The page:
Let’s add a preprocessing step to fix this.  If there was no line chart in the picture, all pixels would have approximately the same brightness and they were supposed to be black (brightness zero). If in this case, you would subtract the overall average brightness from each fields measured brightness, the result would be all black fields. Subtracting the overall average brightness normalizes the picture to what it is needed for our further processing.

Now add the line chart to your consideration. Because it covers only a very small fraction of the image, it does not change the overall average brightness too much. The light noise that illuminated the dark parts of the image, also made the bright parts (the lines of the chart) brighter. So if we subtract the average overall brightness from the bright pixels, we also normalize those parts of the image to what is expected as an input for the next processing step.

Great, now you know what to do to solve problem 2. Question is: How do you do it. Wouldn’t it be great if you could implement both processing steps in a unified way. In other words: is it possible to define a weight matrix in such a way that when we apply it to the input data, the average overall brightness subtraction of your preprocessing step is executed. Turns out: it is possible.

Imagine the following weight matrix for field A1:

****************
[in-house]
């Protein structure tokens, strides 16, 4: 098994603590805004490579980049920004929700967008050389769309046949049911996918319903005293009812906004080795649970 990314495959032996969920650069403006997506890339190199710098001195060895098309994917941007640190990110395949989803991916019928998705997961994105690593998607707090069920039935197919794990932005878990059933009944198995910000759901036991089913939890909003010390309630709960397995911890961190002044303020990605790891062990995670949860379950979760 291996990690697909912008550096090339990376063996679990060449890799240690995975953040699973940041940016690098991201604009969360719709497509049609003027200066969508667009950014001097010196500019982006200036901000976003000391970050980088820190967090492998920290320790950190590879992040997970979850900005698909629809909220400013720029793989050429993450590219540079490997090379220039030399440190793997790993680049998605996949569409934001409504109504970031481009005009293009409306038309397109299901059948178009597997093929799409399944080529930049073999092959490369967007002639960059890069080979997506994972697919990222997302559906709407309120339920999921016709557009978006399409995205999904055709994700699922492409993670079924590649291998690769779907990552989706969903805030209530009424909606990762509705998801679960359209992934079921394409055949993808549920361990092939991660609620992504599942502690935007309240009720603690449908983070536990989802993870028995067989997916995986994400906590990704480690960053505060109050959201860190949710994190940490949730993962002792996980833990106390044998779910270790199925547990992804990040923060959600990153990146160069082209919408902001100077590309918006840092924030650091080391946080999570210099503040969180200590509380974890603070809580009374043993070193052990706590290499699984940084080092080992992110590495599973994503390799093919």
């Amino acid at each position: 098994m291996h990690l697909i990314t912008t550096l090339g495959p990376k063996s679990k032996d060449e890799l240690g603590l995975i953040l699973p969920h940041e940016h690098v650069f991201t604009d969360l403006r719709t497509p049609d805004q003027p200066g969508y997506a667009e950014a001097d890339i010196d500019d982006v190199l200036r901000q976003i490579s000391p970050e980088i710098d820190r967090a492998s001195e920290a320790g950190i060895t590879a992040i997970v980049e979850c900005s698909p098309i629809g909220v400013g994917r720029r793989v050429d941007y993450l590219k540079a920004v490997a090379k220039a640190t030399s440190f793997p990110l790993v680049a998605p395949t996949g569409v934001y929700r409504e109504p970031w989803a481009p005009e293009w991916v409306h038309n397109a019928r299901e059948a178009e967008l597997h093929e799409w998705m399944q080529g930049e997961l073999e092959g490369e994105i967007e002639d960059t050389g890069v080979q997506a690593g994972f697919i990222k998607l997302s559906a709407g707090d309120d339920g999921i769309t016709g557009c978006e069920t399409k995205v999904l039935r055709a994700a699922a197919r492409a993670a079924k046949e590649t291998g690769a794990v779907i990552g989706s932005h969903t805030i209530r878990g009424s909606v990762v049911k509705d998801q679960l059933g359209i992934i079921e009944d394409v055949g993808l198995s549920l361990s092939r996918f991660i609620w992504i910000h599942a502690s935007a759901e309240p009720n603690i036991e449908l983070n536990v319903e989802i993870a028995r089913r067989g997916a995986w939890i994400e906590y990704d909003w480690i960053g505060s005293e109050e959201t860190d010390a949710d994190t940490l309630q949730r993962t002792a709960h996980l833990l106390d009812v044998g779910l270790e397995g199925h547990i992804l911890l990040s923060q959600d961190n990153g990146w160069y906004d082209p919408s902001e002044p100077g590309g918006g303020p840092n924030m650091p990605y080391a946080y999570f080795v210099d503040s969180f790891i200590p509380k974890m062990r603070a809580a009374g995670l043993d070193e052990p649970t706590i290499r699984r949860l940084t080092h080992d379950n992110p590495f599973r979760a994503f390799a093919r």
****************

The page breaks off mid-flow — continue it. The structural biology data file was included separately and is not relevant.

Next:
• Value at position A1: 1-1/64
  • Value at all other positions: -1/64

Please convince yourself, that this Matrix will do the average subtraction for position A1. Of course, this works just as well for all other positions.

btcBlogChartWebcamFilter8x8PixelNormalization

Hmmm, interesting, you just solved two seemingly totally different problems with the same approach. It feels a little odd to define a huge matrix for a calculation that could easily be done procedurally, but you have a feeling, that there might be a systematical advantage in a unified way to tackle problems in this project. Also, of course, you know, that vector (and with it matrix-) calculations are the strongpoint of GPU data processing as well as highly optimized Software packages like Matlab (“Matrix Lab”!) and Octave. You feel that after your initial success, your boss might become greedy, which will ultimately put more load on your software. Having some strong performance afterburners like these in your arsenal, might come out handy later.

Your overall process has three steps now: